Psychiatry's civil war
When doctors disagree with each other, they usually couch their
criticisms in careful, measured language. In the past few months,
however, open conflict has broken out among the upper echelons of US
psychiatry. The focus of discord is a volume called the Diagnostic and Statistical Manual of Mental Disorders, or DSM,
which psychiatrists turn to when diagnosing the distressed individuals
who turn up at their offices seeking help. Regularly referred to as the
profession's bible, the DSM is in the midst of a major rewrite, and feelings are running high...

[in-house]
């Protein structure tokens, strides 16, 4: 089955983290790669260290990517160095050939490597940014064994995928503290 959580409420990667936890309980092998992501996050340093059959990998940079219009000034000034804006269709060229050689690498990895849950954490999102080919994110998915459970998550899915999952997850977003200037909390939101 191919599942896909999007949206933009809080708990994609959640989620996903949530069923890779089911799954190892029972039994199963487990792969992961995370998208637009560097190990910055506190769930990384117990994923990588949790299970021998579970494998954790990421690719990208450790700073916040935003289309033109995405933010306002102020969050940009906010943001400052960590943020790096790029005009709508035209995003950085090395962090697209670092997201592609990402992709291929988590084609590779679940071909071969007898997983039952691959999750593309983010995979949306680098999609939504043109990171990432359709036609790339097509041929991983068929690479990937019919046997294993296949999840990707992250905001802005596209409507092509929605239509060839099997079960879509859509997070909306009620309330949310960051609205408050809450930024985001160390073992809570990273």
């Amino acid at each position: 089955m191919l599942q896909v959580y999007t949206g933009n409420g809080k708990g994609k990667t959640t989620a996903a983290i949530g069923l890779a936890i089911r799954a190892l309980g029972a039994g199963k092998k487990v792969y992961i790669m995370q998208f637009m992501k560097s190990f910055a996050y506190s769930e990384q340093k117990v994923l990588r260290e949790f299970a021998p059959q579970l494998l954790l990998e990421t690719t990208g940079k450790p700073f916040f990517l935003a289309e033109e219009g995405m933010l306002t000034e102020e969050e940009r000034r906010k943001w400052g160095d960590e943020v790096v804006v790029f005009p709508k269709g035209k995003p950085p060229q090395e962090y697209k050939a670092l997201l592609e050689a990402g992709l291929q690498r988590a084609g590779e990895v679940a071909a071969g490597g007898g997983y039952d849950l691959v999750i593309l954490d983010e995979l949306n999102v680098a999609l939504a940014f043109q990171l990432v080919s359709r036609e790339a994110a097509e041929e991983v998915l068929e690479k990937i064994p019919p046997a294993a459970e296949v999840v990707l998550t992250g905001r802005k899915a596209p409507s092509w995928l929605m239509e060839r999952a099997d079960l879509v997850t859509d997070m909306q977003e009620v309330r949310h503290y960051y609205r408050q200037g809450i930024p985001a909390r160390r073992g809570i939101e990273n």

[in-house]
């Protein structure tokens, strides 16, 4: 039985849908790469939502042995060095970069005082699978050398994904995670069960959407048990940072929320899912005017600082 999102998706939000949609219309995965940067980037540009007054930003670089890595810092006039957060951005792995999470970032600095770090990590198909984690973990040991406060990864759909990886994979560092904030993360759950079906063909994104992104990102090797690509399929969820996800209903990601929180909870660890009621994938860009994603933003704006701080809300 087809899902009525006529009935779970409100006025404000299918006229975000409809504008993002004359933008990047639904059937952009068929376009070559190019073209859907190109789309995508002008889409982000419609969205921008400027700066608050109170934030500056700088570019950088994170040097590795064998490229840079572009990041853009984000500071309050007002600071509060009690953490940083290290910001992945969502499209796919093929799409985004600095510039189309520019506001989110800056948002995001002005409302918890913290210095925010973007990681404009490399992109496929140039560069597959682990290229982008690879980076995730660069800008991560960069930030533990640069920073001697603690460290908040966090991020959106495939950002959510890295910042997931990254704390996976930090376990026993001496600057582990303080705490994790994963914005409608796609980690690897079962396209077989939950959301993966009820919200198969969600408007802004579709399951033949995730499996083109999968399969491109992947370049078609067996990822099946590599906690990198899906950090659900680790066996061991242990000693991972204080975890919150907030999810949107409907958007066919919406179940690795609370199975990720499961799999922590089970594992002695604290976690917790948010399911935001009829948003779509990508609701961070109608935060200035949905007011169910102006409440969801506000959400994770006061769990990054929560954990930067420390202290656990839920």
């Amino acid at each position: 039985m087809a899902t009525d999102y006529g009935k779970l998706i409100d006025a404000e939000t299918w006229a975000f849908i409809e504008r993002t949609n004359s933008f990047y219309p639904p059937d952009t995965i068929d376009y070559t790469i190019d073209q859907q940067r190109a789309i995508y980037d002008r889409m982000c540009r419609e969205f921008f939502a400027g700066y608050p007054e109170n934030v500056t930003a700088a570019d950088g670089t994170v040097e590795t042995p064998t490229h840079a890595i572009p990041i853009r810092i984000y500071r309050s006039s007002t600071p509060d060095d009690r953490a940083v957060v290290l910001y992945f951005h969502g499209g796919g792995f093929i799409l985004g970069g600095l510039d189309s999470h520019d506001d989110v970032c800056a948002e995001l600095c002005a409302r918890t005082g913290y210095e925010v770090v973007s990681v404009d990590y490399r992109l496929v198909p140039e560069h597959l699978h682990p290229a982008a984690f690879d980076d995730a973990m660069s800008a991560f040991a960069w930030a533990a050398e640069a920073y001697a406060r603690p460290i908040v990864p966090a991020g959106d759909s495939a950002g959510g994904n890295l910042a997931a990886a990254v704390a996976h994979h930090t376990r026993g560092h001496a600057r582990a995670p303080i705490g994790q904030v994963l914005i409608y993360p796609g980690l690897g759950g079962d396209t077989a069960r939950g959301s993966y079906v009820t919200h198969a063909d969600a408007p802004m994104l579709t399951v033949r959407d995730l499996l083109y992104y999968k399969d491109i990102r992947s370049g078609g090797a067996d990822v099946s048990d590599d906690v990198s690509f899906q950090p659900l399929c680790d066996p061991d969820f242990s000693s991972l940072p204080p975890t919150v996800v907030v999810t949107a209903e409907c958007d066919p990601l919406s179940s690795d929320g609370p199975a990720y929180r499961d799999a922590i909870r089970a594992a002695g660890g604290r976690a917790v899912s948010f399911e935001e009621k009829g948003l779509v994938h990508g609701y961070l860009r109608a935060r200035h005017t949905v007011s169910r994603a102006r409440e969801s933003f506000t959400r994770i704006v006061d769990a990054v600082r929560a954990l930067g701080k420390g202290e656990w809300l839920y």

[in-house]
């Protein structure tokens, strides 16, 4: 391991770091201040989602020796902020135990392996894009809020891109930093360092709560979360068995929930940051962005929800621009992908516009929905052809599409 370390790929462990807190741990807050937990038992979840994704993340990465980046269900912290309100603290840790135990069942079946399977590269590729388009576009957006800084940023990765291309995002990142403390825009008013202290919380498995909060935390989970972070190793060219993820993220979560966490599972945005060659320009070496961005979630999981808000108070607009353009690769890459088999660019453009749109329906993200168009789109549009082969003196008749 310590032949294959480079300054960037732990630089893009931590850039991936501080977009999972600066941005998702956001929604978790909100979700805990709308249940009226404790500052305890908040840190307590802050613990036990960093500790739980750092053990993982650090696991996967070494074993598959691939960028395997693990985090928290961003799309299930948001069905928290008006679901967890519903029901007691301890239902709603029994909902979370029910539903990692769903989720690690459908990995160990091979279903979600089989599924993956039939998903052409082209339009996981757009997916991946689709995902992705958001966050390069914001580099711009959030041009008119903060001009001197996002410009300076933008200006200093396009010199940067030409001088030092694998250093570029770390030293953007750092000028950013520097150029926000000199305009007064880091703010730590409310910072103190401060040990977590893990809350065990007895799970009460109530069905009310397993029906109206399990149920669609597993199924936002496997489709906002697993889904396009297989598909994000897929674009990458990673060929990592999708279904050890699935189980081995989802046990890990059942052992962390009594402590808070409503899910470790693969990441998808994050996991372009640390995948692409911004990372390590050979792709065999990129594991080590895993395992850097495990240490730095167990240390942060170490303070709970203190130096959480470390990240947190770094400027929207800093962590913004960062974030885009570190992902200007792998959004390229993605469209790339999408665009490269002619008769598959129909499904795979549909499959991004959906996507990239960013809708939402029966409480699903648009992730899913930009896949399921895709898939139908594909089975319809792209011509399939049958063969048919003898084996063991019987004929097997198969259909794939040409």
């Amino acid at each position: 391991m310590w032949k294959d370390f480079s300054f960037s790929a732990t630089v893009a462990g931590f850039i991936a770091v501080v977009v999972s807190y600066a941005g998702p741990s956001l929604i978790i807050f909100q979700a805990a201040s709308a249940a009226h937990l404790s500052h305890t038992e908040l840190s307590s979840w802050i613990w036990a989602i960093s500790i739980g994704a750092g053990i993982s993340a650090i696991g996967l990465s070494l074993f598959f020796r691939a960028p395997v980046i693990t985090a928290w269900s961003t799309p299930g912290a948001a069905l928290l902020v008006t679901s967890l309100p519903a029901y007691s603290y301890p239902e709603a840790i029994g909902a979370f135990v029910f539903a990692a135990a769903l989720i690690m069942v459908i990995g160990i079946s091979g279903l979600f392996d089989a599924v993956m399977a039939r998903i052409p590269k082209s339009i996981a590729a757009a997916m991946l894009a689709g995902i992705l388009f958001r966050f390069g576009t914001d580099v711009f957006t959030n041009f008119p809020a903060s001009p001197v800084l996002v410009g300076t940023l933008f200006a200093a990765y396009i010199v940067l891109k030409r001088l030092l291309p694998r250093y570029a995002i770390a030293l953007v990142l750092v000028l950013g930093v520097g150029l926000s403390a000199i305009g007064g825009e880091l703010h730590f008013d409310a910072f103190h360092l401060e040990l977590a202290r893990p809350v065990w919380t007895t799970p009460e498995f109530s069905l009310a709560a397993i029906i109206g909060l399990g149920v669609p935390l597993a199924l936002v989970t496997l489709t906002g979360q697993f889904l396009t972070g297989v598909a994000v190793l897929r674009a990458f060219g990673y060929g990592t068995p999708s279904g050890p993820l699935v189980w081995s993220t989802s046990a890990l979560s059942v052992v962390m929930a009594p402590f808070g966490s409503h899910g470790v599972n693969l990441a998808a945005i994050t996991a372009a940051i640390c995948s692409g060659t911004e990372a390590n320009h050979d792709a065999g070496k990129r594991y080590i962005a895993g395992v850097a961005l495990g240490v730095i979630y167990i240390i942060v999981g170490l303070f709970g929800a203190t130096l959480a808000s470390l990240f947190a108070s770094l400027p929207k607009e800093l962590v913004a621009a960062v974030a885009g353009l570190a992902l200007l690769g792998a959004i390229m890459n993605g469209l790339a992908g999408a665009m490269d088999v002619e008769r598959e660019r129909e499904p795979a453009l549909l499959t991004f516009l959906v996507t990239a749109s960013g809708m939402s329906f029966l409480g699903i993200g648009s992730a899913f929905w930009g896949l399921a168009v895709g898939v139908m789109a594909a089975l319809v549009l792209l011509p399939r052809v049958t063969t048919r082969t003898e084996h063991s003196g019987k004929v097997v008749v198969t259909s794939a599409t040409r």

The wording used in the DSM has a significance that goes far beyond questions of semantics. The diagnoses it enshrines affect what treatments people receive, and whether health insurers will fund them. They can also exacerbate social stigmas and may even be used to deem an individual such a grave danger to society that they are locked up.
Some of the most acrimonious arguments stem from worries about the pharmaceutical industry's influence over psychiatry. This has led to the spotlight being turned on the financial ties of those in charge of revising the manual, and has made any diagnostic changes that could expand the use of drugs especially controversial...